Chambord, Henri Charles Ferdinand Marie Dieudonné, comte de

Chambord, Henri Charles Ferdinand Marie Dieudonné, comte de

(äNrē` shärl fĕrdēnäN` märē` dyödônā` kôNt də shäNbôr`), 1820–83, BourbonBourbon
, European royal family, originally of France; a cadet branch of the Capetian dynasty (see Capetians). One branch of the Bourbons occupies the modern Spanish throne, and other branches ruled the Two Sicilies and Parma.
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 claimant to the French throne, posthumous son of Charles Ferdinand, duc de BerryBerry, Charles Ferdinand, duc de
, 1778–1820, younger son of Charles, comte d'Artois (later Charles X of France). He served in the prince de Condé's army against the French Revolution.
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. His original title was duke of Bordeaux. His grandfather, Charles X, abdicated in his favor during the Revolution of 1830, and he is known to the legitimists as Henry V, although he never held the throne. He accompanied Charles into exile and spent most of the rest of his life at Frohsdorf, Austria. In 1832 his mother, Caroline de BerryBerry, Caroline Ferdinande Louise, duchesse de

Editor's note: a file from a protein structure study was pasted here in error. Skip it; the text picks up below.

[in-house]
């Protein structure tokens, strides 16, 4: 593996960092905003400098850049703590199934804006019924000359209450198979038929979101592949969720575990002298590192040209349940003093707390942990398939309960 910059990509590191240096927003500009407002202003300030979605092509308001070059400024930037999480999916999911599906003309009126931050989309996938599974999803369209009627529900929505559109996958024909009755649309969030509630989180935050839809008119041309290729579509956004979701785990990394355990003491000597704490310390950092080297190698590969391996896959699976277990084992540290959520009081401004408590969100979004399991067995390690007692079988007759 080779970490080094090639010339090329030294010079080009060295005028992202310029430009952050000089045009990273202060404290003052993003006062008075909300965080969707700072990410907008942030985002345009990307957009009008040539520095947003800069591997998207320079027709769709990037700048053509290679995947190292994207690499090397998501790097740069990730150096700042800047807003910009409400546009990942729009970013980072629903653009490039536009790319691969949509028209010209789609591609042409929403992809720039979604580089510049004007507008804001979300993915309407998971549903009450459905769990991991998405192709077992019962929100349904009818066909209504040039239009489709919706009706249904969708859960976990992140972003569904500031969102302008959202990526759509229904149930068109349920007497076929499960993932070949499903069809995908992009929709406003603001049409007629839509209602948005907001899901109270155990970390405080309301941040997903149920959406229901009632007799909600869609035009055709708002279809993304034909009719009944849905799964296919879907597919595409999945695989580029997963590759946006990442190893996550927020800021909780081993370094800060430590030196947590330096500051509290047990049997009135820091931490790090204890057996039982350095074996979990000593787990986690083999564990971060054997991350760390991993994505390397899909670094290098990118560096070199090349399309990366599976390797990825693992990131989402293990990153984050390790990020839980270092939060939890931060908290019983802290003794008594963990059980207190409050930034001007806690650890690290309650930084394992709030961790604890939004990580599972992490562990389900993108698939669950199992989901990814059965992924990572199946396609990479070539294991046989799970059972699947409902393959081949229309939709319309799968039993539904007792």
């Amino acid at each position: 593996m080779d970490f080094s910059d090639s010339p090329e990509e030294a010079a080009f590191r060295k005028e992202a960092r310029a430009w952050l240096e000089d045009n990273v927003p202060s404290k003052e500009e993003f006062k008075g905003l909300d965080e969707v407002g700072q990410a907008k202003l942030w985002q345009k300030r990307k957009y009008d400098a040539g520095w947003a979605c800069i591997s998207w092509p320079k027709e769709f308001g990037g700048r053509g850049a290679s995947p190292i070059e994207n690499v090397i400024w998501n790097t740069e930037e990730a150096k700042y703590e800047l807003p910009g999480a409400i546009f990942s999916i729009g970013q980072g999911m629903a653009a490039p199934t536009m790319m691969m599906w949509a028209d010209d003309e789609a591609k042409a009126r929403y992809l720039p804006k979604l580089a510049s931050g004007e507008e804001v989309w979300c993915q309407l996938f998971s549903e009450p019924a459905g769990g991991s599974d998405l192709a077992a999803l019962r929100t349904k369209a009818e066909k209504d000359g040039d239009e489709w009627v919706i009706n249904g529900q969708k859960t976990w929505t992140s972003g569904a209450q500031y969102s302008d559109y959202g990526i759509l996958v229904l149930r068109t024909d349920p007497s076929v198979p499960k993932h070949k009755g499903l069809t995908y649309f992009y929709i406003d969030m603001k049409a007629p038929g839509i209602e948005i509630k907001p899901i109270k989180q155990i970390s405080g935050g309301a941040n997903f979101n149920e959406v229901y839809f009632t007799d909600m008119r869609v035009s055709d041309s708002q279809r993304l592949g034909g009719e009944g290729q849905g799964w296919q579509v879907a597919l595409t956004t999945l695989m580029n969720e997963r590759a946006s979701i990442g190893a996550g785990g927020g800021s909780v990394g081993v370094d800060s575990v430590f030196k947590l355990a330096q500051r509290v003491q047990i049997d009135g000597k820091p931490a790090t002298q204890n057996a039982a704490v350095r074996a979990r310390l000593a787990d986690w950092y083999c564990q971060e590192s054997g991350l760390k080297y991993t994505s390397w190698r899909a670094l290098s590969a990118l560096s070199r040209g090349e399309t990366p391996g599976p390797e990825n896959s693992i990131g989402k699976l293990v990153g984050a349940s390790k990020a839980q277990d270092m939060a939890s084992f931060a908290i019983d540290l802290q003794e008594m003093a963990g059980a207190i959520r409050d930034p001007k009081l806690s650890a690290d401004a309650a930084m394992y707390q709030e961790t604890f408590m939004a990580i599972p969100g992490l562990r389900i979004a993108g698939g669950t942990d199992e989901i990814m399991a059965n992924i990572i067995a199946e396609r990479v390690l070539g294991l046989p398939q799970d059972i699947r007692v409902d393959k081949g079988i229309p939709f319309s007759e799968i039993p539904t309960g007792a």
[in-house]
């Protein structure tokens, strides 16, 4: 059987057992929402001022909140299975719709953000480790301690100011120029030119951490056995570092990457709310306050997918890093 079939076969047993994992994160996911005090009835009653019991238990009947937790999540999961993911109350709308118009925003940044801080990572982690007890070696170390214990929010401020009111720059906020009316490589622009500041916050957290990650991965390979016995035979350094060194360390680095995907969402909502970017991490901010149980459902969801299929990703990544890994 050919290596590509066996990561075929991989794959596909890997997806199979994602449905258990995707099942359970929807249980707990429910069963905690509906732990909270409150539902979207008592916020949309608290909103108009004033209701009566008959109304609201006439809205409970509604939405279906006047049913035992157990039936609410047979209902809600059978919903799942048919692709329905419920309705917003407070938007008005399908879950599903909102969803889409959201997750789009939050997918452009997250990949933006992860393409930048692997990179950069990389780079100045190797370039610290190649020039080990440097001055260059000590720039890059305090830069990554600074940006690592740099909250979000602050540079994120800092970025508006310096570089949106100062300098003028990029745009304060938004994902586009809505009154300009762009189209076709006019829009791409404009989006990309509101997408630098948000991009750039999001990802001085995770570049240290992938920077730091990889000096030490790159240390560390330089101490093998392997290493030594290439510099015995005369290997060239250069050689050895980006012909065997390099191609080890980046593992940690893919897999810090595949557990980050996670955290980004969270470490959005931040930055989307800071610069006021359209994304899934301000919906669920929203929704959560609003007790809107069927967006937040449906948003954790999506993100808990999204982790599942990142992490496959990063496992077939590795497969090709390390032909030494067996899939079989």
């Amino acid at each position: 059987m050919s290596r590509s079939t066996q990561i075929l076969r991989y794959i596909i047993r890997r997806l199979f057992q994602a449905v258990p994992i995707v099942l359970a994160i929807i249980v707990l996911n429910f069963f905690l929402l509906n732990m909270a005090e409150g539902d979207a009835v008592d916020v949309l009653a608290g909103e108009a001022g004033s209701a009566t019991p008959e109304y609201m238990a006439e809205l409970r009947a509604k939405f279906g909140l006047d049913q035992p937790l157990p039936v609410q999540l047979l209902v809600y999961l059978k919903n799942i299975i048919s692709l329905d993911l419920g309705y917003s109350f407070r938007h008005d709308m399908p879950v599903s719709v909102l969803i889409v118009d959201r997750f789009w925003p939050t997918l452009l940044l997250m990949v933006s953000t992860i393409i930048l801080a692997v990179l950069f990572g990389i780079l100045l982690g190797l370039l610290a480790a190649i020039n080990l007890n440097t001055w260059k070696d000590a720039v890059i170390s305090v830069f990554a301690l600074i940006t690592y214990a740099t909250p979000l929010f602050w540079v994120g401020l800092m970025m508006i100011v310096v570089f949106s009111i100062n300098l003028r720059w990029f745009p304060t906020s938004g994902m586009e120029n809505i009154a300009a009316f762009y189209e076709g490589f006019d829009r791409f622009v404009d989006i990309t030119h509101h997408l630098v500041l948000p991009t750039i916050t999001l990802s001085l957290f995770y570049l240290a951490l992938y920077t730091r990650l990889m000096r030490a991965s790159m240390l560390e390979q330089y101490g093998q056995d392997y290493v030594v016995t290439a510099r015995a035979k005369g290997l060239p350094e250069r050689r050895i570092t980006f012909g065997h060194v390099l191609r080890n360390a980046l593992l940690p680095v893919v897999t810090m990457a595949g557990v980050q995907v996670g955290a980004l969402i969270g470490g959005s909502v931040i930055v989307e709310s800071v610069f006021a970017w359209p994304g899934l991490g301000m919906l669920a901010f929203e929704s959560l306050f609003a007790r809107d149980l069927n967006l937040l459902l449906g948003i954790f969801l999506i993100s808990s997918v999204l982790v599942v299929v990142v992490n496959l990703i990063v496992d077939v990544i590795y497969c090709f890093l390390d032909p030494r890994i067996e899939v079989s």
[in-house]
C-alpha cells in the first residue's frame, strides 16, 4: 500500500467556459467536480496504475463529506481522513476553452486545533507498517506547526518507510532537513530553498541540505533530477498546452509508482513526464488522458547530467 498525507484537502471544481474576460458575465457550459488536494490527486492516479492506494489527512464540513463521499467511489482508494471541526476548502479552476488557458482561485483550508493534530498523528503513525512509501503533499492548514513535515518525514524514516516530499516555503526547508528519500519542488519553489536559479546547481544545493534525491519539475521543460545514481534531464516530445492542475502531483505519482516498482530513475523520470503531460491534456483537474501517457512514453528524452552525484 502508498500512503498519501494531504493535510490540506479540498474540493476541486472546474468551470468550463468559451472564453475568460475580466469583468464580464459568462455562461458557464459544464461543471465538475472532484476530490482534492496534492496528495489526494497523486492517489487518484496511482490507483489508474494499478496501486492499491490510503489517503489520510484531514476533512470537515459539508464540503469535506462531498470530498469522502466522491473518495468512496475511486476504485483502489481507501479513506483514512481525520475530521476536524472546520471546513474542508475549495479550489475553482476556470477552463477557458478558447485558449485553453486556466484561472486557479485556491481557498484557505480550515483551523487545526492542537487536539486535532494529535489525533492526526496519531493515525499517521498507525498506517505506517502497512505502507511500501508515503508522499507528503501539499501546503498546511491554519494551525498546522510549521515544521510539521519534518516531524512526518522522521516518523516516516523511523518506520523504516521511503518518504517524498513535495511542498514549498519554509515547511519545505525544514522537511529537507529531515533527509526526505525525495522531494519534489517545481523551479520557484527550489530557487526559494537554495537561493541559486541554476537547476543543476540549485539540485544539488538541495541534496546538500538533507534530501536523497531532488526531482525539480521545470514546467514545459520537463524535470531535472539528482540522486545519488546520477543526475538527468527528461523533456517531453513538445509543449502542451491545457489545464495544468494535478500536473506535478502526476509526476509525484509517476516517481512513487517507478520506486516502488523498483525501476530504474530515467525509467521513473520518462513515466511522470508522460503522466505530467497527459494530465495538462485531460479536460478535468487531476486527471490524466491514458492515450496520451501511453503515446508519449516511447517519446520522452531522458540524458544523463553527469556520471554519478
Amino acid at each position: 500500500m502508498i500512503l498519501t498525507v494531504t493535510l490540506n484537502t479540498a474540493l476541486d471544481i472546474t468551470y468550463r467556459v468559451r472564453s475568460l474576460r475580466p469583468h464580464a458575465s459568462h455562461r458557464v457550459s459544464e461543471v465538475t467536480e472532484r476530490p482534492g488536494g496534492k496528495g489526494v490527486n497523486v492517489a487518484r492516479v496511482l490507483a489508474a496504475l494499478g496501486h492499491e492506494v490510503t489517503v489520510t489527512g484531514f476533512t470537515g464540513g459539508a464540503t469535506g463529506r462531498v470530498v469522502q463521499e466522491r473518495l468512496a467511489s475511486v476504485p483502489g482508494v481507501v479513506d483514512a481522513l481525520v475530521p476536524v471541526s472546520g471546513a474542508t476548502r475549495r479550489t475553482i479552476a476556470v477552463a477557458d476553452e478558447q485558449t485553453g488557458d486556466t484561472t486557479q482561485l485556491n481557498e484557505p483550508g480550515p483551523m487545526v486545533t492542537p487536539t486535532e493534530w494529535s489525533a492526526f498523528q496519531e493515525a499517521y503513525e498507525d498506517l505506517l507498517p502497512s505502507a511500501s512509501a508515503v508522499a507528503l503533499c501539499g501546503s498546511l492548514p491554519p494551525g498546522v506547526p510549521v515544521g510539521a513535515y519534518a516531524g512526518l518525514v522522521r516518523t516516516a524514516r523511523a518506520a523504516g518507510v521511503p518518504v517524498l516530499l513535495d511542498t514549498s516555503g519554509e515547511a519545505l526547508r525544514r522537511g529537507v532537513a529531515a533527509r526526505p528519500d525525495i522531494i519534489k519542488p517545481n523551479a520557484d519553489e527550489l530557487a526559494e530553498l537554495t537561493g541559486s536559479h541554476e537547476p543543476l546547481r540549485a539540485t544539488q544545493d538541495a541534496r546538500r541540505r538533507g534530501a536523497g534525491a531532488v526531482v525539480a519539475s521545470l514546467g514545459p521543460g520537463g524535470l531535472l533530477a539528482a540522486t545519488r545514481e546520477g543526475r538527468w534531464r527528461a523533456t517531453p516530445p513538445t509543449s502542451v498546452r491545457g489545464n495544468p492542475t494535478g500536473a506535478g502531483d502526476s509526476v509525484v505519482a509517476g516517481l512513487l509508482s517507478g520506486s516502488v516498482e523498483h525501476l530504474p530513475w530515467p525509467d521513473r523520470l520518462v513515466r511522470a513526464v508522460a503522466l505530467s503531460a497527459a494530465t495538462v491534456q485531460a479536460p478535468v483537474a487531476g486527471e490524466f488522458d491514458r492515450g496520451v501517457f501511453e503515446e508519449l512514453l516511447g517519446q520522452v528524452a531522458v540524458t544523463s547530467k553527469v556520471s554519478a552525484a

, 1798–1870, wife of the French prince, Charles Ferdinand, duc de Berry; daughter of Francis I of the Two Sicilies. She went into exile from France after the overthrow of King Charles X, her father-in-law.
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, unsuccessfully attempted to overthrow Louis Philippe. Efforts to reconcile his claims with those of the Orleanist pretender, Louis Philippe Albert d'Orléans (see under OrléansOrléans
, family name of two branches of the French royal line.

The house of Valois-Orléans was founded by Louis, duc d'Orléans (see separate article), whose assassination (1407) caused the civil war between Armagnacs and Burgundians.
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, family), after the February Revolution of 1848, met with little success. In 1871, after the fall of the Second Empire, Chambord's prospects improved, and in 1873 the Orleanist pretender relinquished his claims in Chambord's favor. However, his stubborn adherence to the Bourbon flag in preference to the national flag, destroyed his chance of recognition. He died without issue, and his claims passed to the house of Bourbon-Orléans.


See biography by M. L. Brown, Jr. (1967).

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